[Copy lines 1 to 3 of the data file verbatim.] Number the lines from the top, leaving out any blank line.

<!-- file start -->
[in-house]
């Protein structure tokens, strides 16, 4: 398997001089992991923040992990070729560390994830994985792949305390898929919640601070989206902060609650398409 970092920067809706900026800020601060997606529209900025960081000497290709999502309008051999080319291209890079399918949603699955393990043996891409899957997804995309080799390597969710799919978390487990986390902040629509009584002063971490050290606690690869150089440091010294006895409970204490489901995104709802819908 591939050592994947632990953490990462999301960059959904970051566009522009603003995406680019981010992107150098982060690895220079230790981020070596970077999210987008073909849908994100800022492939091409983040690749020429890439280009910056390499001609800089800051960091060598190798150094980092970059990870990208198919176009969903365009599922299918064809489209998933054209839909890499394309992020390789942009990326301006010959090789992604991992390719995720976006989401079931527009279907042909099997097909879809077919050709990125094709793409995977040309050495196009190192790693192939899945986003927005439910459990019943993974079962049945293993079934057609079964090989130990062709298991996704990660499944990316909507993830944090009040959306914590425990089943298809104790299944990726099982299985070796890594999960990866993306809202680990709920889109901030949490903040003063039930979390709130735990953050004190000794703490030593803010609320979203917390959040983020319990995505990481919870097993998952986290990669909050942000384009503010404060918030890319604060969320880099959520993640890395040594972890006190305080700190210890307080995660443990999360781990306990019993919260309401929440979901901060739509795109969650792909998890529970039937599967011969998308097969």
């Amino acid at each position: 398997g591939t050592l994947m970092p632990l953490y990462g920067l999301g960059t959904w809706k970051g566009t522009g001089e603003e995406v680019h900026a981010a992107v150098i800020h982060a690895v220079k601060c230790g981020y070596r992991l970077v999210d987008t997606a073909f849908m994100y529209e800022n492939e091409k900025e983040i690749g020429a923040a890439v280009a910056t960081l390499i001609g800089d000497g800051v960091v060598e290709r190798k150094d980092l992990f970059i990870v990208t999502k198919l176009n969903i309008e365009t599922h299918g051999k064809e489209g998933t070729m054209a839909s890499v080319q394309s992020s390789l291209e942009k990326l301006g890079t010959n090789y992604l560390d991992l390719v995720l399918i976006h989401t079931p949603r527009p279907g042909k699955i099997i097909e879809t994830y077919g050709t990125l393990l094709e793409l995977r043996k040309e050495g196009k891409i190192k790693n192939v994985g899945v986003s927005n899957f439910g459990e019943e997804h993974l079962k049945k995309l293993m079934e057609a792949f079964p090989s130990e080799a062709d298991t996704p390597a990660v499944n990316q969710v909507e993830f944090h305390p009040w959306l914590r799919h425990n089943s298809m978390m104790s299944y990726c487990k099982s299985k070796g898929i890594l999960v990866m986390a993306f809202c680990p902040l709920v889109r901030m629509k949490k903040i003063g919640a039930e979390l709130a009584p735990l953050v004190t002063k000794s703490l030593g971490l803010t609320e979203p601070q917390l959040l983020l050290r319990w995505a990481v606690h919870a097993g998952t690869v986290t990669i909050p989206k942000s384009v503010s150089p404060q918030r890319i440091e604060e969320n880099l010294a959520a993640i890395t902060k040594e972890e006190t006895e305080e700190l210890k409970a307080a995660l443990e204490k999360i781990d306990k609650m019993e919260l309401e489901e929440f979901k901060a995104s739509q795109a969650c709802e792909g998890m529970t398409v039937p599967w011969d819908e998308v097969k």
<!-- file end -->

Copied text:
[in-house]
């Protein structure tokens, strides 16, 4: 398997001089992991923040992990070729560390994830994985792949305390898929919640601070989206902060609650398409 970092920067809706900026800020601060997606529209900025960081000497290709999502309008051999080319291209890079399918949603699955393990043996891409899957997804995309080799390597969710799919978390487990986390902040629509009584002063971490050290606690690869150089440091010294006895409970204490489901995104709802819908 591939050592994947632990953490990462999301960059959904970051566009522009603003995406680019981010992107150098982060690895220079230790981020070596970077999210987008073909849908994100800022492939091409983040690749020429890439280009910056390499001609800089800051960091060598190798150094980092970059990870990208198919176009969903365009599922299918064809489209998933054209839909890499394309992020390789942009990326301006010959090789992604991992390719995720976006989401079931527009279907042909099997097909879809077919050709990125094709793409995977040309050495196009190192790693192939899945986003927005439910459990019943993974079962049945293993079934057609079964090989130990062709298991996704990660499944990316909507993830944090009040959306914590425990089943298809104790299944990726099982299985070796890594999960990866993306809202680990709920889109901030949490903040003063039930979390709130735990953050004190000794703490030593803010609320979203917390959040983020319990995505990481919870097993998952986290990669909050942000384009503010404060918030890319604060969320880099959520993640890395040594972890006190305080700190210890307080995660443990999360781990306990019993919260309401929440979901901060739509795109969650792909998890529970039937599967011969998308097969």
């Amino acid at each position: 398997g591939t050592l994947m970092p632990l953490y990462g920067l999301g960059t959904w809706k970051g566009t522009g001089e603003e995406v680019h900026a981010a992107v150098i800020h982060a690895v220079k601060c230790g981020y070596r992991l970077v999210d987008t997606a073909f849908m994100y529209e800022n492939e091409k900025e983040i690749g020429a923040a890439v280009a910056t960081l390499i001609g800089d000497g800051v960091v060598e290709r190798k150094d980092l992990f970059i990870v990208t999502k198919l176009n969903i309008e365009t599922h299918g051999k064809e489209g998933t070729m054209a839909s890499v080319q394309s992020s390789l291209e942009k990326l301006g890079t010959n090789y992604l560390d991992l390719v995720l399918i976006h989401t079931p949603r527009p279907g042909k699955i099997i097909e879809t994830y077919g050709t990125l393990l094709e793409l995977r043996k040309e050495g196009k891409i190192k790693n192939v994985g899945v986003s927005n899957f439910g459990e019943e997804h993974l079962k049945k995309l293993m079934e057609a792949f079964p090989s130990e080799a062709d298991t996704p390597a990660v499944n990316q969710v909507e993830f944090h305390p009040w959306l914590r799919h425990n089943s298809m978390m104790s299944y990726c487990k099982s299985k070796g898929i890594l999960v990866m986390a993306f809202c680990p902040l709920v889109r901030m629509k949490k903040i003063g919640a039930e979390l709130a009584p735990l953050v004190t002063k000794s703490l030593g971490l803010t609320e979203p601070q917390l959040l983020l050290r319990w995505a990481v606690h919870a097993g998952t690869v986290t990669i909050p989206k942000s384009v503010s150089p404060q918030r890319i440091e604060e969320n880099l010294a959520a993640i890395t902060k040594e972890e006190t006895e305080e700190l210890k409970a307080a995660l443990e204490k999360i781990d306990k609650m019993e919260l309401e489901e929440f979901k901060a995104s739509q795109a969650c709802e792909g998890m529970t398409v039937p599967w011969d819908e998308v097969k």